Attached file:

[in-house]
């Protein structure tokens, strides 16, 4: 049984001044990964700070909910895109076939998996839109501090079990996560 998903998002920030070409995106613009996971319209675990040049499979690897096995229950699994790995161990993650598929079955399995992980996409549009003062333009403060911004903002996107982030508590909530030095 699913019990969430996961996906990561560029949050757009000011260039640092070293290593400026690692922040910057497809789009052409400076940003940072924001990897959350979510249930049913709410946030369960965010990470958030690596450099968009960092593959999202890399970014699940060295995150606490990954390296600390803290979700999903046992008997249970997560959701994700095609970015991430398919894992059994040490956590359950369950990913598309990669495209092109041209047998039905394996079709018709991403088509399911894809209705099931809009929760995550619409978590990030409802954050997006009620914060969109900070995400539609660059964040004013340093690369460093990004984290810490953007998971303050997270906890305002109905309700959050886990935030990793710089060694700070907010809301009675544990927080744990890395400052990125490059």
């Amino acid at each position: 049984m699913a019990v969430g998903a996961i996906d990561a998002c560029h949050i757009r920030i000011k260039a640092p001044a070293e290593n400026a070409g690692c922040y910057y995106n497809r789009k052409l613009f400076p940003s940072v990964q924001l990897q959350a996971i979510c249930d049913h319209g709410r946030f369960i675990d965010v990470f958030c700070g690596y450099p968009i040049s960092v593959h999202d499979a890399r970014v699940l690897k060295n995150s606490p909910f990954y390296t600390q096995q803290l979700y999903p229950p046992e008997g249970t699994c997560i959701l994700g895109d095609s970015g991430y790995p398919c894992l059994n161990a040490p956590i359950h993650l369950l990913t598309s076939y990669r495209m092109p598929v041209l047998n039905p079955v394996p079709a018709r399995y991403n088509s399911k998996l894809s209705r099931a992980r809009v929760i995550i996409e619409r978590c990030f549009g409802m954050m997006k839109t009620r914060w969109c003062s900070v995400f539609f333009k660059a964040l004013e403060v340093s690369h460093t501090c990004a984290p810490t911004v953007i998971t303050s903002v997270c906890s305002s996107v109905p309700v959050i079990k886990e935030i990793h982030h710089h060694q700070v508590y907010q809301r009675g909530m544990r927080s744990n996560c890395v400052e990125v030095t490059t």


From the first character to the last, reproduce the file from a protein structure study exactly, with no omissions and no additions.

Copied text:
[in-house]
């Protein structure tokens, strides 16, 4: 049984001044990964700070909910895109076939998996839109501090079990996560 998903998002920030070409995106613009996971319209675990040049499979690897096995229950699994790995161990993650598929079955399995992980996409549009003062333009403060911004903002996107982030508590909530030095 699913019990969430996961996906990561560029949050757009000011260039640092070293290593400026690692922040910057497809789009052409400076940003940072924001990897959350979510249930049913709410946030369960965010990470958030690596450099968009960092593959999202890399970014699940060295995150606490990954390296600390803290979700999903046992008997249970997560959701994700095609970015991430398919894992059994040490956590359950369950990913598309990669495209092109041209047998039905394996079709018709991403088509399911894809209705099931809009929760995550619409978590990030409802954050997006009620914060969109900070995400539609660059964040004013340093690369460093990004984290810490953007998971303050997270906890305002109905309700959050886990935030990793710089060694700070907010809301009675544990927080744990890395400052990125490059």
């Amino acid at each position: 049984m699913a019990v969430g998903a996961i996906d990561a998002c560029h949050i757009r920030i000011k260039a640092p001044a070293e290593n400026a070409g690692c922040y910057y995106n497809r789009k052409l613009f400076p940003s940072v990964q924001l990897q959350a996971i979510c249930d049913h319209g709410r946030f369960i675990d965010v990470f958030c700070g690596y450099p968009i040049s960092v593959h999202d499979a890399r970014v699940l690897k060295n995150s606490p909910f990954y390296t600390q096995q803290l979700y999903p229950p046992e008997g249970t699994c997560i959701l994700g895109d095609s970015g991430y790995p398919c894992l059994n161990a040490p956590i359950h993650l369950l990913t598309s076939y990669r495209m092109p598929v041209l047998n039905p079955v394996p079709a018709r399995y991403n088509s399911k998996l894809s209705r099931a992980r809009v929760i995550i996409e619409r978590c990030f549009g409802m954050m997006k839109t009620r914060w969109c003062s900070v995400f539609f333009k660059a964040l004013e403060v340093s690369h460093t501090c990004a984290p810490t911004v953007i998971t303050s903002v997270c906890s305002s996107v109905p309700v959050i079990k886990e935030i990793h982030h710089h060694q700070v508590y907010q809301r009675g909530m544990r927080s744990n996560c890395v400052e990125v030095t490059t």